Food trucks announcing "halal" proliferate in many urban areas but how many non-Muslims know what this means, other than cheap lunch? Here Febe Armanios and Bogac Ergene provide an accessible introduction to halal (permissible) food in the Islamic tradition.
Historically, Muslims used food to define their identities in relation to co-believers and non-Muslims. Food taboos are rooted in the Quran and prophetic customs, as well as writings from various periods and geographical settings. As in Judaism and among certain Christian sects, Islamic food traditions make distinctions between clean and impure, and dietary choices and food preparation reflect how believers think about broader issues. Traditionally, most halal interpretations focused on animal slaughter and the consumption of intoxicants. Muslims today, however, must also contend with an array of manufactured food products filled with unknown additives and fillers. To help consumers navigate the new halal marketplace, certifying agencies, government and non-government bodies, and global businesses vie to meet increased demands for food piety.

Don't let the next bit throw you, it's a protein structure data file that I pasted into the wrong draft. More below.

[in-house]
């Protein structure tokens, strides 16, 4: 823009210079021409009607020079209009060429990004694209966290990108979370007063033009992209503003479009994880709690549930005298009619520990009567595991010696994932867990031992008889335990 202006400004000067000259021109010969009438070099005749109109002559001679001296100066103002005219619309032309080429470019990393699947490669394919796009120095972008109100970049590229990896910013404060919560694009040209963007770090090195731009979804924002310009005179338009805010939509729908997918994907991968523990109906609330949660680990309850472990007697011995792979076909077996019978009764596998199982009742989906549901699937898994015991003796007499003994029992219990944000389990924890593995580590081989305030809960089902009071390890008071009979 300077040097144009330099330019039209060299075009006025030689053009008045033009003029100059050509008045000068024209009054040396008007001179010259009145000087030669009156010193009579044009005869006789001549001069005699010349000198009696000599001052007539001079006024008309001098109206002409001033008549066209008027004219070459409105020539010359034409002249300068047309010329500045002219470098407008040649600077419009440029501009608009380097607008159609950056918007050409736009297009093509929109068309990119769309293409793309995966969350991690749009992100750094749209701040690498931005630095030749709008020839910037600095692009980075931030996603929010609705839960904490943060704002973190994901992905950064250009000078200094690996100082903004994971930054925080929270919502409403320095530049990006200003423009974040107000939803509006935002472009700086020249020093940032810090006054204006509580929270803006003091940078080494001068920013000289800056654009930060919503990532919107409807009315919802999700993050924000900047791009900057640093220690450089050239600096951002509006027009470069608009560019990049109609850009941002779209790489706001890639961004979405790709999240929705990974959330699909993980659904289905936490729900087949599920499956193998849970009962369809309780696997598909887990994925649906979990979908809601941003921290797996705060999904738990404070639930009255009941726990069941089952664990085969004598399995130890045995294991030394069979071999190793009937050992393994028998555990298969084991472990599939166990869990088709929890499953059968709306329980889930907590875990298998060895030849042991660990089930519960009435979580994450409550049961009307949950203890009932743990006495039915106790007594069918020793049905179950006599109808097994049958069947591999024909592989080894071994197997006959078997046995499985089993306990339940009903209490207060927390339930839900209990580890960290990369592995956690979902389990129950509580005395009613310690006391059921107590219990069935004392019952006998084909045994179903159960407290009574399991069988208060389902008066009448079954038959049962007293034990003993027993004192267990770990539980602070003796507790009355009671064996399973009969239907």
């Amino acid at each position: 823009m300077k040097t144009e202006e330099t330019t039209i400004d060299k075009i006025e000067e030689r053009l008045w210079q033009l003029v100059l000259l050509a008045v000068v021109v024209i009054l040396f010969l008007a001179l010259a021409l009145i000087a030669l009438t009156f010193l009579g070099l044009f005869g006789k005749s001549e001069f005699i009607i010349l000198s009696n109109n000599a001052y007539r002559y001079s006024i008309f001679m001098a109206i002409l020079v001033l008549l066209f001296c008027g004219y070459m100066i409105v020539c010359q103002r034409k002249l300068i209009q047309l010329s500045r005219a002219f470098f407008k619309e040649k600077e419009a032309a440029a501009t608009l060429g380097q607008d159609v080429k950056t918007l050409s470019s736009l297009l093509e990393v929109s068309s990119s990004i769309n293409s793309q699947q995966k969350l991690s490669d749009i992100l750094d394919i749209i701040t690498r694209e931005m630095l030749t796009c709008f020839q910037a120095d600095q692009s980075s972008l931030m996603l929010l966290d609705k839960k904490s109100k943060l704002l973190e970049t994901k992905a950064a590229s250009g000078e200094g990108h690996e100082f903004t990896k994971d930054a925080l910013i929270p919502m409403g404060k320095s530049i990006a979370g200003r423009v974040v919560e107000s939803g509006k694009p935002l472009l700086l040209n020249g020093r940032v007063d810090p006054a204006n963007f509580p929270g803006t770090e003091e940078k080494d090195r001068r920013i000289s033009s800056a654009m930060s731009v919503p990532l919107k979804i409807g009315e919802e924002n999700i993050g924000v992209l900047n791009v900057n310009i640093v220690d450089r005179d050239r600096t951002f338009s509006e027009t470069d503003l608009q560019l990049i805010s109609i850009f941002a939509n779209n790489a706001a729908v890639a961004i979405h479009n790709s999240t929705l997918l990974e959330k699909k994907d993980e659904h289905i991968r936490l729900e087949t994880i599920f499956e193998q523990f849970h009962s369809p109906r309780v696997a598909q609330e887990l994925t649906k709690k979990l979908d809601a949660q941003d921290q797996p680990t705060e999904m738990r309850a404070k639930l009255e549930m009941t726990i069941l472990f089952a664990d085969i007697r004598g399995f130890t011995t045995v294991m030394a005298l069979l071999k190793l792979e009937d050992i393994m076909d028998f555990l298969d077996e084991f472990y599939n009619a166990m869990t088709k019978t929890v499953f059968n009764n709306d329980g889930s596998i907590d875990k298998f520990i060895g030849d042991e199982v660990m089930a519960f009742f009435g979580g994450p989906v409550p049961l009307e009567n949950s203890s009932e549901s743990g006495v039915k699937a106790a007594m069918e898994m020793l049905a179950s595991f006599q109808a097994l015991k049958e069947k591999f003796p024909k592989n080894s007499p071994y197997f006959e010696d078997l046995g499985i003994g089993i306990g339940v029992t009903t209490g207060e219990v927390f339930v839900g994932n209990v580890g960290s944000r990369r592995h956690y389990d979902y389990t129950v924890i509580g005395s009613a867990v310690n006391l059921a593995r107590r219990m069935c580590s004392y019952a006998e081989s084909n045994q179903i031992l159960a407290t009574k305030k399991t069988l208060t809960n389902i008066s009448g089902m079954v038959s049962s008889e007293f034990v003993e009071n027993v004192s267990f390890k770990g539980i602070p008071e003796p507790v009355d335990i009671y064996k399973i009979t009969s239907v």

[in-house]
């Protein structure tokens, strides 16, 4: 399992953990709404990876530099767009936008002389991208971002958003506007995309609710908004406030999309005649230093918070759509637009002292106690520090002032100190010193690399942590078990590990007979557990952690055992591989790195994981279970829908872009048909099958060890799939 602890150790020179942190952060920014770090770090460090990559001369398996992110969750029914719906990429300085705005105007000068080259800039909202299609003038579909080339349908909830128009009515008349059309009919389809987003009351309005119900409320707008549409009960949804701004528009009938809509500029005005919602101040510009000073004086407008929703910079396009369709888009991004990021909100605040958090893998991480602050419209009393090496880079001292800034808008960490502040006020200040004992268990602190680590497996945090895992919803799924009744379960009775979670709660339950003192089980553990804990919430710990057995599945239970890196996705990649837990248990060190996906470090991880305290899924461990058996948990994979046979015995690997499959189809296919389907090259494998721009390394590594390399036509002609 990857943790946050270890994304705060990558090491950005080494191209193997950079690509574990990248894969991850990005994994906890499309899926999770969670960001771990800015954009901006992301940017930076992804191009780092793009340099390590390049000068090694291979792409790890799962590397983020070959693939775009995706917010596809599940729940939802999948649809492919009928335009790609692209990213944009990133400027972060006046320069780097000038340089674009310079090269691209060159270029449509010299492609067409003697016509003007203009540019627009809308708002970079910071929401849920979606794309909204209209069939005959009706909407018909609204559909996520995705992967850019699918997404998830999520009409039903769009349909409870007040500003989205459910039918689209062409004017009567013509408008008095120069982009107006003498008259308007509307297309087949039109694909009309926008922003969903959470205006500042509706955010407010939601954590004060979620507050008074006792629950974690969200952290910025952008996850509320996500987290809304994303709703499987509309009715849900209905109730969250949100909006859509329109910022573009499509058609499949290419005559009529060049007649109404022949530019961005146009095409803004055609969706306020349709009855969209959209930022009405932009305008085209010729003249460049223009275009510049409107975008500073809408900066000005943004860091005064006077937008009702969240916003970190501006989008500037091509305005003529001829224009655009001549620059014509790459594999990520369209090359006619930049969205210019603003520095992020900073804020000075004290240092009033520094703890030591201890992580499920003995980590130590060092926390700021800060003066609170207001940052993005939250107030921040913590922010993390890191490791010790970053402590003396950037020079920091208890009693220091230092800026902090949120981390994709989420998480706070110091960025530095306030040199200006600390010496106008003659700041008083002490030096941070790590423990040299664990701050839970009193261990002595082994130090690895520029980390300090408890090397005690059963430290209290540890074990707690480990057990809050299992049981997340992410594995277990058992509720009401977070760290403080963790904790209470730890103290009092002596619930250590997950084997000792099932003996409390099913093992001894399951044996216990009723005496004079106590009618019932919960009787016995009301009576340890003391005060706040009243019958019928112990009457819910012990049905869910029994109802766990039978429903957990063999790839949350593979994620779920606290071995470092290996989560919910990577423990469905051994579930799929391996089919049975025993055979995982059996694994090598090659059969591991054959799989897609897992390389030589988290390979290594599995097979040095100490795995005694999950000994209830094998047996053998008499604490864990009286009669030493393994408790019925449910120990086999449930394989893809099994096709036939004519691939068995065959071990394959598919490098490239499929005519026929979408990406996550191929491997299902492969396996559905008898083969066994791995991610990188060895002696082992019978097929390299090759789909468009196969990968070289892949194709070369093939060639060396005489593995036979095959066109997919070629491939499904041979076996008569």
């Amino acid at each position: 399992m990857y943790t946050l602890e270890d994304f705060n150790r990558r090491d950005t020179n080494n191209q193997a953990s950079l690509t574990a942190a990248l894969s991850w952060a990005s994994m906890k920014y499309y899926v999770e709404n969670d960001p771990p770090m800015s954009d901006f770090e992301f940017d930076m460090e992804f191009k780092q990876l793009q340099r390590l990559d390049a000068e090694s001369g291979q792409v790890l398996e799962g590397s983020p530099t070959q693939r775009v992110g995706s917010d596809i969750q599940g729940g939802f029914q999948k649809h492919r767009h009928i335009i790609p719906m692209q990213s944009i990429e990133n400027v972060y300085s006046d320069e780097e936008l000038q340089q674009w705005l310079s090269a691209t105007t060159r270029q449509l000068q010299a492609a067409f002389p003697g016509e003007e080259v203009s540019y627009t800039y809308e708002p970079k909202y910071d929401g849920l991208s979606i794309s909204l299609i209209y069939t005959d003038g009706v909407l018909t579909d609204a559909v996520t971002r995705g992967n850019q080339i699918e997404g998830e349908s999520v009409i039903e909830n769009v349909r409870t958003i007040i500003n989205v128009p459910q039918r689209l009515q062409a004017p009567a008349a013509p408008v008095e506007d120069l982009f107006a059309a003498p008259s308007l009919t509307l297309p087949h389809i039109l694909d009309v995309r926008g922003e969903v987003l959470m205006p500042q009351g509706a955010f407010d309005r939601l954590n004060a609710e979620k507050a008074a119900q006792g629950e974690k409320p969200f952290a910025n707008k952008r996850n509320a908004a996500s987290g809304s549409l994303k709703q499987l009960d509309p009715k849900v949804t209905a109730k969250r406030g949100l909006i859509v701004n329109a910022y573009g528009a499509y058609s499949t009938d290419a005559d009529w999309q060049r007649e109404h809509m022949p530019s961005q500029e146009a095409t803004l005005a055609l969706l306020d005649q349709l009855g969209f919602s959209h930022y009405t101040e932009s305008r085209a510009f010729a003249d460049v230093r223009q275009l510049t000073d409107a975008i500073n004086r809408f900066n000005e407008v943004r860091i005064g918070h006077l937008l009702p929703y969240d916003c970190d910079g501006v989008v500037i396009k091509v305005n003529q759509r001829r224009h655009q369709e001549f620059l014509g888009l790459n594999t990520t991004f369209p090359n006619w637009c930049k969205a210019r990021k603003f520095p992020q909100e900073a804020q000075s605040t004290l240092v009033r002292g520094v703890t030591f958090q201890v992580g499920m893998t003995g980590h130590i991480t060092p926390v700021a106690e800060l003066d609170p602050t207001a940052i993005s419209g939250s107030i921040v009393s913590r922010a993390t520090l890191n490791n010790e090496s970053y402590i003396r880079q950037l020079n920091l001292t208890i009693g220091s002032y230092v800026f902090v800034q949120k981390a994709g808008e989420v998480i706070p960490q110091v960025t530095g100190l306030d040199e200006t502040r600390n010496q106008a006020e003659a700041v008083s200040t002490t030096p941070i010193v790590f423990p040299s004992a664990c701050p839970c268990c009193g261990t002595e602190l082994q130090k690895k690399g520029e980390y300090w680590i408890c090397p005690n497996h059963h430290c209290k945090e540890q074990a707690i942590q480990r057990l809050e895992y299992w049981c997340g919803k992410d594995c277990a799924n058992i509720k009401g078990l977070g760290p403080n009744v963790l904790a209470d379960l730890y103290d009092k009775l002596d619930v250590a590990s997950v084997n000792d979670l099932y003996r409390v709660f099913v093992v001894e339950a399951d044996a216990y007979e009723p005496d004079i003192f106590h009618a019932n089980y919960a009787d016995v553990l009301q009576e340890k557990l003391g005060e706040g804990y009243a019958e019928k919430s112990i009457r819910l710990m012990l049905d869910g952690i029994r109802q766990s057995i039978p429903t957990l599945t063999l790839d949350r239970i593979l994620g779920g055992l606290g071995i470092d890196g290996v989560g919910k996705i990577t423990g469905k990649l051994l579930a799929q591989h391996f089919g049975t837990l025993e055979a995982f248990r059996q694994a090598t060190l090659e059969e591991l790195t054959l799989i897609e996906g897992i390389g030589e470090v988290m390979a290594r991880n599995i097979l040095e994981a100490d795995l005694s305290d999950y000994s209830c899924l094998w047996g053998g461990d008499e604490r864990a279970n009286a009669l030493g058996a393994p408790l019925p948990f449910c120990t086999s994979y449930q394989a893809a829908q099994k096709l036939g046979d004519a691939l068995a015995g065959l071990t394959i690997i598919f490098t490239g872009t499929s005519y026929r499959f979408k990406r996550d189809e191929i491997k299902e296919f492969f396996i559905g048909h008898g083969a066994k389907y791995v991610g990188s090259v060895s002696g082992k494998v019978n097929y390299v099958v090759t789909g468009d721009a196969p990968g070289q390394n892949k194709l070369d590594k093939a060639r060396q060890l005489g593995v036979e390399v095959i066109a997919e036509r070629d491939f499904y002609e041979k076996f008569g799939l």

Covering practices from the Middle East and North Africa to South Asia, Europe, and North America, this timely book is for anyone curious about the history of halal food and its place in the modern world.
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